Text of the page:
Estimating the Incubation Period of AIDS by Comparing Population Infection and Diagnosis Patterns


Published in Journal of the American Statistical Association (1990), 85, pp. 1002-1008.


The incidence of AIDS virus infections over time among gay men in San Francisco is nonparametrically estimated from interval-censored data by using the EM algorithm to maximize a roughness-penalized likelihood. Because the distribution of AIDS diagnoses is the convolution of the infection and incubation distributions, the incubation distribution can be estimated by comparing the estimated infection distribution and the observed pattern of diagnoses. This is again accomplished by nonparametrically maximizing a roughness-penalized likelihood using the EM algorithm. The optimal degree of smoothness for the estimates is chosen using external data and subjective assessments of plausibility. Three prospective studies of initially uninfected men produce comparable estimated infection rates and are merged to produce an overall estimate, which shows rates increasing until mid-1982 and then falling sharply. The estimated incubation period hazard function is near zero for two years following infection and then increases until it flattens out at about seven years after infection. Bootstrap simulations are used to gauge the variability of the estimates. Because infections were concentrated in the years 1980 to 1982, the incubation estimate is fairly accurate. Inclusion of the roughness penalty in the criteria to be optimized greatly reduces the variability of the estimates while also greatly speeding the convergence of the algorithms.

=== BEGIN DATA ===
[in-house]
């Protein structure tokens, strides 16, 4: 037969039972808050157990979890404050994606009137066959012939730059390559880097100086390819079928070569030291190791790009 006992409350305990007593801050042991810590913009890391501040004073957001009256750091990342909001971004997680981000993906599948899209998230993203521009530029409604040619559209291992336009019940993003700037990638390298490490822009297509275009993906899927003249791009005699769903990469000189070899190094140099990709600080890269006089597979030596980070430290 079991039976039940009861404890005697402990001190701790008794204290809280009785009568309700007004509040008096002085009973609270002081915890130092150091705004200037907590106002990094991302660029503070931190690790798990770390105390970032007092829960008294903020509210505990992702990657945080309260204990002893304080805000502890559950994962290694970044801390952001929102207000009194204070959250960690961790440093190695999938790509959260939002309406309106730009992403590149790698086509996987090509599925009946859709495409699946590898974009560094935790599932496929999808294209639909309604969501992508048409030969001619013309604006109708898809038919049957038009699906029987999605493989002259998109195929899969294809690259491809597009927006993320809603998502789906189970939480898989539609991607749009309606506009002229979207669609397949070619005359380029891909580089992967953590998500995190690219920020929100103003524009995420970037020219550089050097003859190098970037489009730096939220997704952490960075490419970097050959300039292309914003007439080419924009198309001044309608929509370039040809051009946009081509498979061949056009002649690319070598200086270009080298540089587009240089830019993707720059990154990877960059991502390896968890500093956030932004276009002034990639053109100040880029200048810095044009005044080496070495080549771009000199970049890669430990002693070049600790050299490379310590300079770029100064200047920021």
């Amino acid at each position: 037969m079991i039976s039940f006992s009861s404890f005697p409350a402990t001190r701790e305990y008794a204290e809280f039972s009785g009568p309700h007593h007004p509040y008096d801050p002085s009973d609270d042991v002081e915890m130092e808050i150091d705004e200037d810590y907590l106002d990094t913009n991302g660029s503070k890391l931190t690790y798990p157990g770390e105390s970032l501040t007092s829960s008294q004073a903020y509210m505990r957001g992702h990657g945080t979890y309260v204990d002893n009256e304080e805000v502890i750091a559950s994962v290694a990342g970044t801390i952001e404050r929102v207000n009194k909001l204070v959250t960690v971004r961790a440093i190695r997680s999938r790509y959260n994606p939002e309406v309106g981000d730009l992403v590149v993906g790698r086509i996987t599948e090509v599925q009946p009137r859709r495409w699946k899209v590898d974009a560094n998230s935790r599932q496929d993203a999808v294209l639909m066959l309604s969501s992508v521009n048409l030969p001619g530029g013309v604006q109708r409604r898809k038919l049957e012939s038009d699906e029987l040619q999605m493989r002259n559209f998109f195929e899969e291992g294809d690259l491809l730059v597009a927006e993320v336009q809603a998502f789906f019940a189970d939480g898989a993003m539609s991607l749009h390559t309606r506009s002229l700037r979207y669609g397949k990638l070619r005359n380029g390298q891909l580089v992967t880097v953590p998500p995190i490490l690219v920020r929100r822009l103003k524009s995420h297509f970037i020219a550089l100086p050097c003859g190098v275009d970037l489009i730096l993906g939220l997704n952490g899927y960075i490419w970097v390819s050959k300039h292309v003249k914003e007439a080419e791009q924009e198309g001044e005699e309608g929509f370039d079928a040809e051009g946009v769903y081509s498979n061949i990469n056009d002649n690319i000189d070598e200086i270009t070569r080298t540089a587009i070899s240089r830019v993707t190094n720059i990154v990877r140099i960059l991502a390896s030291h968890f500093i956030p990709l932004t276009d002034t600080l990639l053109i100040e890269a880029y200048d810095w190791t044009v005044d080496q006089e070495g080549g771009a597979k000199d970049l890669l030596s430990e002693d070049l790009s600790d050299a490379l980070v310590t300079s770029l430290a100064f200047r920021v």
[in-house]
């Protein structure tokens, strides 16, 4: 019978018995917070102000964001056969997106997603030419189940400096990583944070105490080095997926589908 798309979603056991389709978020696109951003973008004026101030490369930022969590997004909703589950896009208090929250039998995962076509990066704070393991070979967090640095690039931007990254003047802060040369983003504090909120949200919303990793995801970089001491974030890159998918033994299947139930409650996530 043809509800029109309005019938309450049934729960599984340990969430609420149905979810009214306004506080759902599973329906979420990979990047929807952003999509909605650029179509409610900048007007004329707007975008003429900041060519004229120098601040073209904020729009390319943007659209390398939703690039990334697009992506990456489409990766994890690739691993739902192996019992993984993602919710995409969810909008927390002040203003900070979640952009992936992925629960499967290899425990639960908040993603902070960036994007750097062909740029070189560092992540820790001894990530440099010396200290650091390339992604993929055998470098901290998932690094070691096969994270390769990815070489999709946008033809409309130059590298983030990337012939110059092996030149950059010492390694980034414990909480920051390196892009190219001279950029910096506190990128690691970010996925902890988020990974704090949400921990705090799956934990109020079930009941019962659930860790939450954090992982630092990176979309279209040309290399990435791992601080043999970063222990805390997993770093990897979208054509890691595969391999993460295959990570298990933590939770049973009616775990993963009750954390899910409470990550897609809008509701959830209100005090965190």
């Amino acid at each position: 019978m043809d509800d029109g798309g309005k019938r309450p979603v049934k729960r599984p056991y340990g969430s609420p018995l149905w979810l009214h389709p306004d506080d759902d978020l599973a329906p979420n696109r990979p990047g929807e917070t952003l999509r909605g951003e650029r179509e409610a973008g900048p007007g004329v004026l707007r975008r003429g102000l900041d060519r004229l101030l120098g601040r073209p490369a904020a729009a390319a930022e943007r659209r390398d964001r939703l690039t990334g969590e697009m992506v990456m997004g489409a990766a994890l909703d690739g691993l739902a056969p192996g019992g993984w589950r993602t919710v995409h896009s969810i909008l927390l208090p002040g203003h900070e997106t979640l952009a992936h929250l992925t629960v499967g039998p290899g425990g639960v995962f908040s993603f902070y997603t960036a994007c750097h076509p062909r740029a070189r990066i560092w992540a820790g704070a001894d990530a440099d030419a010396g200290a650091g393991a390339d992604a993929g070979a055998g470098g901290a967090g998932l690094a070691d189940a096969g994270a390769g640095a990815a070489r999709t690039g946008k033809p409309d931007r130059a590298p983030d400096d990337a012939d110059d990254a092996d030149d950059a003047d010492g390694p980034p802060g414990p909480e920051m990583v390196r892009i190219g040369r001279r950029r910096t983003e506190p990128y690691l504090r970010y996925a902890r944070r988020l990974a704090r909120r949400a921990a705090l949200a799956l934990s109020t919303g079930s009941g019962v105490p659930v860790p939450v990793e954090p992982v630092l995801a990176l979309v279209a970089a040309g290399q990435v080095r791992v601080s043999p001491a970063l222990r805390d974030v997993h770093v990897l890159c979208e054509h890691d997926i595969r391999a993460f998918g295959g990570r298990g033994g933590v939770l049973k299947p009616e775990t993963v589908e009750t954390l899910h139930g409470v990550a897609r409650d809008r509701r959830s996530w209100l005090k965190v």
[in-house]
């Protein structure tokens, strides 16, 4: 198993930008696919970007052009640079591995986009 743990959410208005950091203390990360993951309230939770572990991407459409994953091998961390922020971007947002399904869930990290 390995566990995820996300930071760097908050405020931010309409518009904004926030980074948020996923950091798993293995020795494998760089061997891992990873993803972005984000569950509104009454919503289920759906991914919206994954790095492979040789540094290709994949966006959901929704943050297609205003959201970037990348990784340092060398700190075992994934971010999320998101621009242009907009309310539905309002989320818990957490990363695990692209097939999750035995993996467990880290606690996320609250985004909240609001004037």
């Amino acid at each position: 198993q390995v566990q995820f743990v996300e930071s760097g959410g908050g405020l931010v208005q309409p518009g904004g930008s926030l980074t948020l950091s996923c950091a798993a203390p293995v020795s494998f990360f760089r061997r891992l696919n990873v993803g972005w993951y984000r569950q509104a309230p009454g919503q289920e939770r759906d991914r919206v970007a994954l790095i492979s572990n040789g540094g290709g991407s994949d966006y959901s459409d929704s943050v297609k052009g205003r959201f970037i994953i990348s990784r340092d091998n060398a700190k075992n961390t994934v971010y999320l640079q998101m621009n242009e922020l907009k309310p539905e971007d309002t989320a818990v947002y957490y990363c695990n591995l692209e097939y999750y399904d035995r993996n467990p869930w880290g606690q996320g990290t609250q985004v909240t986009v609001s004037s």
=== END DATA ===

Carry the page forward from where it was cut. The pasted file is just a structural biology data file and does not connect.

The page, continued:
Disease Modeling | Epidemiology | Medical Specialties | Numerical Analysis and Computation | Statistical Models

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